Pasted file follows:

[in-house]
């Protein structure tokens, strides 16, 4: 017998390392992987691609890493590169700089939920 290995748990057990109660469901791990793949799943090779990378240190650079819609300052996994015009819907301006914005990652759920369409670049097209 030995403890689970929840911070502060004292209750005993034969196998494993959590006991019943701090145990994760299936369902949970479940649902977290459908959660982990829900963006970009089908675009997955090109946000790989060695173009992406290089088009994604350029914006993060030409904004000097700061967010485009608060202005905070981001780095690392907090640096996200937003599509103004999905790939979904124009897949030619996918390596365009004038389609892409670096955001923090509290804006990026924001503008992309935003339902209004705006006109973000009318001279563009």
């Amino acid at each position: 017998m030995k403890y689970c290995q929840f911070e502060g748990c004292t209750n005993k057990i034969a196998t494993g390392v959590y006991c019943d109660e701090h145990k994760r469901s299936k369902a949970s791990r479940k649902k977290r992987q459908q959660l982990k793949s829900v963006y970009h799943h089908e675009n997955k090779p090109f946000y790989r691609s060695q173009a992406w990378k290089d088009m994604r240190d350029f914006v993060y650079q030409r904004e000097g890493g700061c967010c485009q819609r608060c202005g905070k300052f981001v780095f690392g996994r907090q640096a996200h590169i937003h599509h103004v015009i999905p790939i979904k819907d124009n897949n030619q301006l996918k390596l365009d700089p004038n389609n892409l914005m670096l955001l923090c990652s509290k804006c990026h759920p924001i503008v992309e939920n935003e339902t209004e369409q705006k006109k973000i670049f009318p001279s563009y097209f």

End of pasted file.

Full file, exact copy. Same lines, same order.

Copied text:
[in-house]
């Protein structure tokens, strides 16, 4: 017998390392992987691609890493590169700089939920 290995748990057990109660469901791990793949799943090779990378240190650079819609300052996994015009819907301006914005990652759920369409670049097209 030995403890689970929840911070502060004292209750005993034969196998494993959590006991019943701090145990994760299936369902949970479940649902977290459908959660982990829900963006970009089908675009997955090109946000790989060695173009992406290089088009994604350029914006993060030409904004000097700061967010485009608060202005905070981001780095690392907090640096996200937003599509103004999905790939979904124009897949030619996918390596365009004038389609892409670096955001923090509290804006990026924001503008992309935003339902209004705006006109973000009318001279563009």
């Amino acid at each position: 017998m030995k403890y689970c290995q929840f911070e502060g748990c004292t209750n005993k057990i034969a196998t494993g390392v959590y006991c019943d109660e701090h145990k994760r469901s299936k369902a949970s791990r479940k649902k977290r992987q459908q959660l982990k793949s829900v963006y970009h799943h089908e675009n997955k090779p090109f946000y790989r691609s060695q173009a992406w990378k290089d088009m994604r240190d350029f914006v993060y650079q030409r904004e000097g890493g700061c967010c485009q819609r608060c202005g905070k300052f981001v780095f690392g996994r907090q640096a996200h590169i937003h599509h103004v015009i999905p790939i979904k819907d124009n897949n030619q301006l996918k390596l365009d700089p004038n389609n892409l914005m670096l955001l923090c990652s509290k804006c990026h759920p924001i503008v992309e939920n935003e339902t209004e369409q705006k006109k973000i670049f009318p001279s563009y097209f």